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Trip Report Paris to Venice on the new Thello sleeper train

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I've just ridden the new Thello overnight sleeper train from Paris to Venice. If you want to see a video account of the journey to see for yourself what the sleepers, couchettes and restaurant car food is like, it's at

I thoroughly enjoyed the trip, slept well, and I'm pleased to say it's vastly improved over its lacklustre predecessor Artesia. Investment in the car interiors is where Thello needs to raise its game, as it currently uses the same elderly Trenitalia sleeping-cars and couchettes as its predecessor Artesia, but everything else is streets ahead. I'd happily use Thello again, whereas I had stopped recommending Artesia!

The train now leaves from platform 'M' of the main concourse of the easily-accessible and well-equipped Paris Gare de Lyon, no longer from the remote and poorly-equipped Gare de Bercy. You can have a drink or meal at the famous Train Bleu restaurant before boarding!

The sleeper train was platformed in good time, it left promptly and arrived at Brescia (where we left the train) spot on time. Staff were all new, and were friendly and helpful in both the sleepers and restaurant car.

The food was also way ahead of Artesia, it's now provided by Skychefs, a subsidiary of Lufthansa. Allowing for the constraints of providing complete meals economically on a train, dinner was remarkably good, with lentil and curried chicken soup followed by grilled Atlantic salmon steak and wild rice, then raspberry and chocolate tart, all accompanied by an excellent half bottle of Chianti and rounded off with a decent cafe latte from the restaurant car's expresso machine. The 3-course dinner cost 28 euros, the 37.5cl Chianti 12 euros. I almost went for a nice Cognac to round it off, but didn't on this occasion!

When we returned to our sleeper compartment the beds were made up, with clean sheets, plump pillows and soft duvets replacing Artesia's old blankets. Each berth had a reading light and a handy power socket for laptops and mobiles, which worked fine.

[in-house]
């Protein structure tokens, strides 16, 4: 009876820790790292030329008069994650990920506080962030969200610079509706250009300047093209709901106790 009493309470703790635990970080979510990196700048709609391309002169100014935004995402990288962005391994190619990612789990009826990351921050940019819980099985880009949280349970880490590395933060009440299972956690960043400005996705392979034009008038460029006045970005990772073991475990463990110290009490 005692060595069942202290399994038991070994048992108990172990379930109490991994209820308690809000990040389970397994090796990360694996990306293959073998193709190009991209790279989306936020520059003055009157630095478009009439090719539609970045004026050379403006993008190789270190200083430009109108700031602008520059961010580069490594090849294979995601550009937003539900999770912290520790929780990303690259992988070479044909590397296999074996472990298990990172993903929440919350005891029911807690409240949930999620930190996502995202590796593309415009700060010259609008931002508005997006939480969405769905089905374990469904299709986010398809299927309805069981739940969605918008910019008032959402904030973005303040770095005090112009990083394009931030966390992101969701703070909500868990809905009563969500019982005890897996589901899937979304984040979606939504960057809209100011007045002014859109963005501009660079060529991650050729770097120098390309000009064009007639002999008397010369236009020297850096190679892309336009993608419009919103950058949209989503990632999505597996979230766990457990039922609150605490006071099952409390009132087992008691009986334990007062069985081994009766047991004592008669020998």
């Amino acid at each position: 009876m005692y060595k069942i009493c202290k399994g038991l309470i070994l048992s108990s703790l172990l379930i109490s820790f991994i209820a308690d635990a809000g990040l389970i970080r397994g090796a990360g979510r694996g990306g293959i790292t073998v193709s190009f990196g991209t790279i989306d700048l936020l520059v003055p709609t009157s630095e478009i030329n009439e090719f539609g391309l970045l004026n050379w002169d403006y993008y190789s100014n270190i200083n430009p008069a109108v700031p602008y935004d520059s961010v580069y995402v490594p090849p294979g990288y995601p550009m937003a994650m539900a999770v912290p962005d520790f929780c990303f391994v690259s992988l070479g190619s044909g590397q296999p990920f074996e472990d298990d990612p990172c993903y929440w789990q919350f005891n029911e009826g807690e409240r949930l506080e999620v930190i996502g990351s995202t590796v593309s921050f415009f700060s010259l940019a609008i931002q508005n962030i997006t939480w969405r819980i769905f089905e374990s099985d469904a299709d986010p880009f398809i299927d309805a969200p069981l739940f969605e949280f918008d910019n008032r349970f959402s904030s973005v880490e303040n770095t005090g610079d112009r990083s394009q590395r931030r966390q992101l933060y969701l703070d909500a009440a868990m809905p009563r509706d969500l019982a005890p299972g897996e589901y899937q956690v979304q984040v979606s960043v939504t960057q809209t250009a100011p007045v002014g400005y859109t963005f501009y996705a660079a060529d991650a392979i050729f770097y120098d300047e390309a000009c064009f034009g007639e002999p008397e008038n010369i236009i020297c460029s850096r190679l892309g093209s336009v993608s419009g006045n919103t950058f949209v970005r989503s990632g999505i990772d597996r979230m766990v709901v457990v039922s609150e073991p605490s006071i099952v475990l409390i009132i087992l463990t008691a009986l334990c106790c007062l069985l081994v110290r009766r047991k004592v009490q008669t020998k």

The ride was very smooth indeed, on well-maintained track all the way, and our sleeper was very quiet too - unless you opened the hopper window, when you'd suddenly hear all the track and wind noise!

In the washbasin unit in the corner, each of us got a clean towel, toiletries pack with soap, toothbrush and Thello-branded toothpaste, a tiny bottle of Thello-branded mouthwash, disposable slippers. We also each got a small bottle of mineral water.

The sleeper attendant took our tickets and passport and returned them next morning, so we weren't disturbed by any ticket or passport checks during the night, and he gave us a voucher for a complimentary light breakfast next morning in the restaurant car (that's sleeper passengers only, breakfast is 6 euros for couchette passengers).

The breakfast wasn't huge, just an orange juice, coffee and pain au chocolat.

The sleeping-cars had Closed Circuit TV cameras in the corridor for security, and both sleeper and couchette compartment doors had a security deadlock that cannot be opened from outside, even with a staff key. However, it seems Thello haven't yet fitted the hotel-style card-key locks that I have seen promised in some of the articles about the new Thello train.

I think if you travelled in the economical couchettes, in which fares start at only 35 euros in 6-berth or 55 euros in 4-berth, I think you'd think it great fun and amazing value, and travelling with a group of friends or a family, either using the restaurant or taking a picnic and your own wine, you could have a blast. You just need the 'camping' mentality for couchettes!

The sleepers are far more comfortable than couchettes, with proper beds and a washbasin, 1, 2 or 3 berths per compartment, fares from 145 euros per person in a 2-berth. ButI think it's here Thello need to raise their game, as passengers with expectations of old-style Wagons-Lits luxury may be disappointed.

The sleeping-cars are standard 'MU' ones built by the Wagons-Lits Company 1964-1974, probably a later batch, and when built they were classy vehicles with carpet and decent fittings. However, they were refurbished by Trenitalia a few years ago, before Thello inherited them, and for some strange reason Trenitalia removed the plush carpet and repaced it with grey linoleum, rendering them at a stroke (to British eyes, at least) much more basic and less luxurious. Perhaps the Italian psyche hates carpet and loves grey synthetic flooring?? Add to that some cheap materials such as a sticky-back-plastic mirror instead of a proper mirror, and no amount of new CCTV and power sockets and LED lighting can make the cars look really classy, they are at present a bit tatty. Thello promise sleepers with shower and toilet in due course, and say they will invest once the concept is proven, they've certainly got off to a good start, but higher-quality sleepers is where the money needs to go.

In the meantime, you'll find Thello an affordable, pretty comfortable and fun way to get from Paris to Milan, Verona or Venice without the stresses of modern flying, just make sure you have realistic expectations. Don't expect luxury, just reasonable comfort, if you expect lounge cars with pianos you're thinking of the Venice Simplon Orient Express!

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